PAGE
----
Multi-component crystallisation routes to tuneable optical properties

  • Charlotte Jones

Student thesis: Doctoral ThesisPhD


The application of multi-component crystallisation as a route to tuneable and switchable colour properties is investigated. Molecular complexes of haloanilines with nitro- and dinitro-substituted benzoic acid derivatives are presented, which enable determination of the crucial structural properties required for colour in these systems, in addition to demonstrating possible approaches to achieving tuneable and temperature-dependent colour. The findings offer a framework for future design and development of this class of functional materials.Two possible mechanisms for thermochromism have been established in the series of molecular complexes. The first mechanism is disorder-facilitated structural rearrangement; molecular disorder prevails in many of the molecular complexes, due to competition between donor and acceptor sites, and inherently results in an inefficient crystal packing in the structures. In some of the molecular complexes, the increased crystal space surrounding the molecules facilitates a structural rearrangement, which is accompanied by a change in colour, and allows the phase transition to occur in a single-crystal to single-crystal manner. The thermochromic transition temperature is tuneable through modification of the haloaniline molecule, including the reversibility of the transition.The second thermochromic mechanism is proton transfer, between the haloaniline and dinitrobenzoic acid components in metastable systems; the phase transition occurs with a distinct colour change but does not occur in a single-crystal to single-crystal manner. Similarly to the disorder-facilitated thermochromism, the transition temperature is tuneable through exchange of the halogen atom. One molecular complex combines the two thermochromic mechanisms, with the crystal space generated through disorder allowing proton transfer to occur with preservation of the single crystal. Proton transfer in the series of molecular complexes is key to the generation of both colour and switchable colour, with the transfer of a proton acting as a colour switch; a salt-cocrystal continuum region has been established for the series, based on ΔpKa values. The colour in the solid-state is induced through formation of a mixed stack arrangement of aromatic electron-donor and electron-acceptor molecules, which themselves are colourless or pale-coloured. Where at least one of the molecular components is in their neutral form, colour prevails, ranging between red and yellow; a number of possible stoichiometries and stacking types of the donor and acceptor have been observed. Tuneable colour has been achieved through simple modifications of the molecular components, through exchange of the halogen substituent or introduction of a methyl group, for example.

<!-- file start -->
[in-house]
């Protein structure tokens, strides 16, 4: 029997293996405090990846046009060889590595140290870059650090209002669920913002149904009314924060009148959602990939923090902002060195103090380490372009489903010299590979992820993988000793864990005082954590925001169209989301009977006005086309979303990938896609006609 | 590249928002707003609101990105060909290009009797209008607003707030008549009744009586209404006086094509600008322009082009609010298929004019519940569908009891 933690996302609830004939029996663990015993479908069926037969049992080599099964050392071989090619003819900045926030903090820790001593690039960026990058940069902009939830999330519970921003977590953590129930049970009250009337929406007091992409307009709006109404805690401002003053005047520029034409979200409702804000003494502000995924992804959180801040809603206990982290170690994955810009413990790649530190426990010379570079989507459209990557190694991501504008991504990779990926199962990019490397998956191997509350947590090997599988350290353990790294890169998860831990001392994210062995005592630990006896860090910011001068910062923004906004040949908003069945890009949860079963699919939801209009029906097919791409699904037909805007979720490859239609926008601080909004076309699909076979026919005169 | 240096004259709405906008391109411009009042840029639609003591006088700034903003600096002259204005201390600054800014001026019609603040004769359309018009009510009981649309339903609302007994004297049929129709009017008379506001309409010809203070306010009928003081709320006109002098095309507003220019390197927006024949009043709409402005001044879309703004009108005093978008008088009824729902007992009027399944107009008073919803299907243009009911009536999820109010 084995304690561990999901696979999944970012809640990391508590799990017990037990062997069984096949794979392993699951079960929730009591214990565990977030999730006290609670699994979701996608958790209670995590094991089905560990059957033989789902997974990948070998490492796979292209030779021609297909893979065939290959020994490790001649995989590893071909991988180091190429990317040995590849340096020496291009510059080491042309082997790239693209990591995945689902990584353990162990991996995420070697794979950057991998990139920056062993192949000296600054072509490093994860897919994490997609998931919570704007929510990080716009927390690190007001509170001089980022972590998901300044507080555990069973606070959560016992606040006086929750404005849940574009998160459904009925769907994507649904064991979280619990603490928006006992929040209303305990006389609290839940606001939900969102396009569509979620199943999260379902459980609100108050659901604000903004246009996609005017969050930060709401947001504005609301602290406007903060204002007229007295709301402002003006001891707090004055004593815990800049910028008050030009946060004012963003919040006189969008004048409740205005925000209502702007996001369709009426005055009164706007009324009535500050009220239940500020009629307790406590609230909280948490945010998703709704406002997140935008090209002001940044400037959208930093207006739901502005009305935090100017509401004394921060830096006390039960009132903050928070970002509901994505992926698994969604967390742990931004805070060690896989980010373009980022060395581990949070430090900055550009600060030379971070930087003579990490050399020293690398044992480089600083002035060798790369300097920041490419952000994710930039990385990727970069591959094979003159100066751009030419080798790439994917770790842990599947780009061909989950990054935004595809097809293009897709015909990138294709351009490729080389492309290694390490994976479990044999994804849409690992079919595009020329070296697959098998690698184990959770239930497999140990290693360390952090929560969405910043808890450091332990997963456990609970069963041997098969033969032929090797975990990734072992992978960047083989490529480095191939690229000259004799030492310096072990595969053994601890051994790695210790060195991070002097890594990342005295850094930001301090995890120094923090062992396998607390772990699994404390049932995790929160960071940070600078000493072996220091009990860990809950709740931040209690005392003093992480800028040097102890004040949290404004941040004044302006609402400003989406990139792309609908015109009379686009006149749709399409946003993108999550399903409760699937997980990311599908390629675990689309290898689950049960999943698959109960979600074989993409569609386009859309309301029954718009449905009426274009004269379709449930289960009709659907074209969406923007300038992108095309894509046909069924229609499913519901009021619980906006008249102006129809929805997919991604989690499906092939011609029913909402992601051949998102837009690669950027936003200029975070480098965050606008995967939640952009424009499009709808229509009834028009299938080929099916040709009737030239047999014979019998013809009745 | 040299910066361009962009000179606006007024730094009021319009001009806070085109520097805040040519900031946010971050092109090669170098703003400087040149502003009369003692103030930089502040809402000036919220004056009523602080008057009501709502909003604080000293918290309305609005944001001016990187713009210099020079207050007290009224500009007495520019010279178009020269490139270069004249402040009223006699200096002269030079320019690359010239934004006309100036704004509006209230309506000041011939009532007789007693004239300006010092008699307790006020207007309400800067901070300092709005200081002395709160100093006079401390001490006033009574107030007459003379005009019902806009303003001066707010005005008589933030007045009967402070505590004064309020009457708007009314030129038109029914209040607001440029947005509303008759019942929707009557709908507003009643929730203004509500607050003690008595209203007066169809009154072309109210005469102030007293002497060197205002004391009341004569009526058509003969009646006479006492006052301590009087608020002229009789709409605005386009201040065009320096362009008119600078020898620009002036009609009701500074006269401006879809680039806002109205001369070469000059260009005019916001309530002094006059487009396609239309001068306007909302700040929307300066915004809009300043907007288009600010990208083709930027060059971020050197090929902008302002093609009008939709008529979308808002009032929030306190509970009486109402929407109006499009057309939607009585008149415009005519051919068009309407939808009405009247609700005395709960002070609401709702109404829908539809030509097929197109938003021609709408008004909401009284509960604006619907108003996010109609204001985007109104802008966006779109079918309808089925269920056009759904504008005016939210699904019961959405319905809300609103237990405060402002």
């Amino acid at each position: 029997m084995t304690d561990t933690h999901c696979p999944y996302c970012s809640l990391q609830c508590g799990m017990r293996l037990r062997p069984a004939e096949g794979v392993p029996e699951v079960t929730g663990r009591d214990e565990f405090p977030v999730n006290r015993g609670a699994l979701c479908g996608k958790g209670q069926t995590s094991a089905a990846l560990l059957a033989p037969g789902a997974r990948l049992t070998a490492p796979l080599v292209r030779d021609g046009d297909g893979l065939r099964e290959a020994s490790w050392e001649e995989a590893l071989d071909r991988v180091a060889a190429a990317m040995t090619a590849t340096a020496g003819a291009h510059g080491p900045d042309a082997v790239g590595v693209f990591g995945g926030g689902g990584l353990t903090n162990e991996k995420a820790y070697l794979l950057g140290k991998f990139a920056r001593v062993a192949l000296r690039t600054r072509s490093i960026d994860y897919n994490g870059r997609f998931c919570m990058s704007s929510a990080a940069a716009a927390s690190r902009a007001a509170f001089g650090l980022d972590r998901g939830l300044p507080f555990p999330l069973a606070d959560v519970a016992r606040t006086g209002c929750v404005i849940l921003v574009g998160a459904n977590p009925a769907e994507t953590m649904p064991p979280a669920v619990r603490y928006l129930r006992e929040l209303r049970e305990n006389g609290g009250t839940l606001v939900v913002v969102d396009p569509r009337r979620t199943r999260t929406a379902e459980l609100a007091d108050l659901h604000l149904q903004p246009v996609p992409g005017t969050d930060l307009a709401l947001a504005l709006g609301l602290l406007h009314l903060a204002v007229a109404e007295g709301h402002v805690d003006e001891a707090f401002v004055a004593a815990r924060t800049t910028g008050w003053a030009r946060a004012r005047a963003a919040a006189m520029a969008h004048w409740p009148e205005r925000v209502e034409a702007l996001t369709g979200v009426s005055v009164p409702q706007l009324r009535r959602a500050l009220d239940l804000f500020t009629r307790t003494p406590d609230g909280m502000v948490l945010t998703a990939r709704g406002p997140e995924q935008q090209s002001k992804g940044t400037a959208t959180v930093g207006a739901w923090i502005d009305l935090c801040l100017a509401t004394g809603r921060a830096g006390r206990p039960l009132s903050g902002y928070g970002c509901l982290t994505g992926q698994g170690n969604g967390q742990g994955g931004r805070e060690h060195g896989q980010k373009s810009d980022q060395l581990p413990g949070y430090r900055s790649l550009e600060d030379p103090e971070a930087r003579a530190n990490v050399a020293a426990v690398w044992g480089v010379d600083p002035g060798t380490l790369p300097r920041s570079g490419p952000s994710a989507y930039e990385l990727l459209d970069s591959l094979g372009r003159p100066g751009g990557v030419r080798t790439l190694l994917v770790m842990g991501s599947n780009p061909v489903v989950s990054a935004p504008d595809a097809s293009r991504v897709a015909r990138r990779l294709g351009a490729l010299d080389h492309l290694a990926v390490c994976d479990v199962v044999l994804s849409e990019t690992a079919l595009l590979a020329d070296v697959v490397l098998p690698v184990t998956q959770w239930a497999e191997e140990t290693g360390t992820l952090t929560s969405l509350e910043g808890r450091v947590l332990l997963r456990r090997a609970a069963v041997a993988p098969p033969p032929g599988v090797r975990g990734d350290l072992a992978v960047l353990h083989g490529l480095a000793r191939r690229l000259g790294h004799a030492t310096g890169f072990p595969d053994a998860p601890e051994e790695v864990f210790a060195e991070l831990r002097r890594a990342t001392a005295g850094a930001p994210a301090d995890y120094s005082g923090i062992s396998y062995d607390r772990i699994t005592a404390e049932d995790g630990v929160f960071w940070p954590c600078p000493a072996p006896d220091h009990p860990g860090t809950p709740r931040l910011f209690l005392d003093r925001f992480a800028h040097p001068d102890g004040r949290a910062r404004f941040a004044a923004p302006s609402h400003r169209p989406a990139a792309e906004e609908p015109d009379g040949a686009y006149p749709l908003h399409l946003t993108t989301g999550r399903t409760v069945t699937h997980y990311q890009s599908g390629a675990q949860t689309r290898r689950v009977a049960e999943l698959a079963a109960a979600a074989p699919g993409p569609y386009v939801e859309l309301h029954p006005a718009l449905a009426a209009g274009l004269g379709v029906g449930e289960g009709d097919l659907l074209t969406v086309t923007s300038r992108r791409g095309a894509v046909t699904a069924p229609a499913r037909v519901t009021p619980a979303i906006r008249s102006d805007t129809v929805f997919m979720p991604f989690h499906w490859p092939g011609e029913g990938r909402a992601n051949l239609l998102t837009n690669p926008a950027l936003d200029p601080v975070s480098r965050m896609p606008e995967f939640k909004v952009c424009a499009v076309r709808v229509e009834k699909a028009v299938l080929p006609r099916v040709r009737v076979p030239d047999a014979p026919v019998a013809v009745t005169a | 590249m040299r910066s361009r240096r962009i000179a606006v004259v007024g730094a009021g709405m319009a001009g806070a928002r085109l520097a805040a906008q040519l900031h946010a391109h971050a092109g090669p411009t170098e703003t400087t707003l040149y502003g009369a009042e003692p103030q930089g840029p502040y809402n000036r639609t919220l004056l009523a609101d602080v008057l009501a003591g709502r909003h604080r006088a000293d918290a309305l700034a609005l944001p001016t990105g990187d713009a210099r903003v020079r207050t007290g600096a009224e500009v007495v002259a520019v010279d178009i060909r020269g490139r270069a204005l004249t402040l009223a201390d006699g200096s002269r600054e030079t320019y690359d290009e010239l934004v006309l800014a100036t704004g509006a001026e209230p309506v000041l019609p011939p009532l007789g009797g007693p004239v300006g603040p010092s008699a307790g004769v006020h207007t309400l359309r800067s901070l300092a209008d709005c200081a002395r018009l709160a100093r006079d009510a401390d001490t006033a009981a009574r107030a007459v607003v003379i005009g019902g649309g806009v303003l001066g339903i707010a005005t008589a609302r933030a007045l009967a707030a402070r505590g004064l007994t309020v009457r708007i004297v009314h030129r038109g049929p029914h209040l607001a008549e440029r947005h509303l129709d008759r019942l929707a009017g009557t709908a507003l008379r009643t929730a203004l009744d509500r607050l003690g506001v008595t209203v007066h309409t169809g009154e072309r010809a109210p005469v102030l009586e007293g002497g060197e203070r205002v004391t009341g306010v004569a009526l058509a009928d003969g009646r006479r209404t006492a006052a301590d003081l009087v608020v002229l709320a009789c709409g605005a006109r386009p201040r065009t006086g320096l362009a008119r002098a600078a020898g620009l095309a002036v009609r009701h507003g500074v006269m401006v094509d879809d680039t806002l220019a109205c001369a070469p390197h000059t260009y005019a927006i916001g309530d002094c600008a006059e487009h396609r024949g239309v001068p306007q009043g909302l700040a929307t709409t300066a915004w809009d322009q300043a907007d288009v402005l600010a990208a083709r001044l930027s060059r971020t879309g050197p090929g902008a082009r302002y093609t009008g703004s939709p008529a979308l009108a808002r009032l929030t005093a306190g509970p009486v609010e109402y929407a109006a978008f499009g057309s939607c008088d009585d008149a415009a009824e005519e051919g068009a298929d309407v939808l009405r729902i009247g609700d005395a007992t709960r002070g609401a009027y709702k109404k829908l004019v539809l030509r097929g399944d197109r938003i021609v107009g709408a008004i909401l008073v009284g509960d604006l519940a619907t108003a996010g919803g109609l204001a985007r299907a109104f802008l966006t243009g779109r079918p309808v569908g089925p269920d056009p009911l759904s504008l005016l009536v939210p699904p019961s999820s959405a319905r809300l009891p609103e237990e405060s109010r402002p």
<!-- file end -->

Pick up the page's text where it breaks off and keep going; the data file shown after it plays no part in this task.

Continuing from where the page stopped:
Date of Award5 Mar 2016
Original languageEnglish
Awarding Institution
  • University of Bath
SupervisorChick Wilson (Supervisor)

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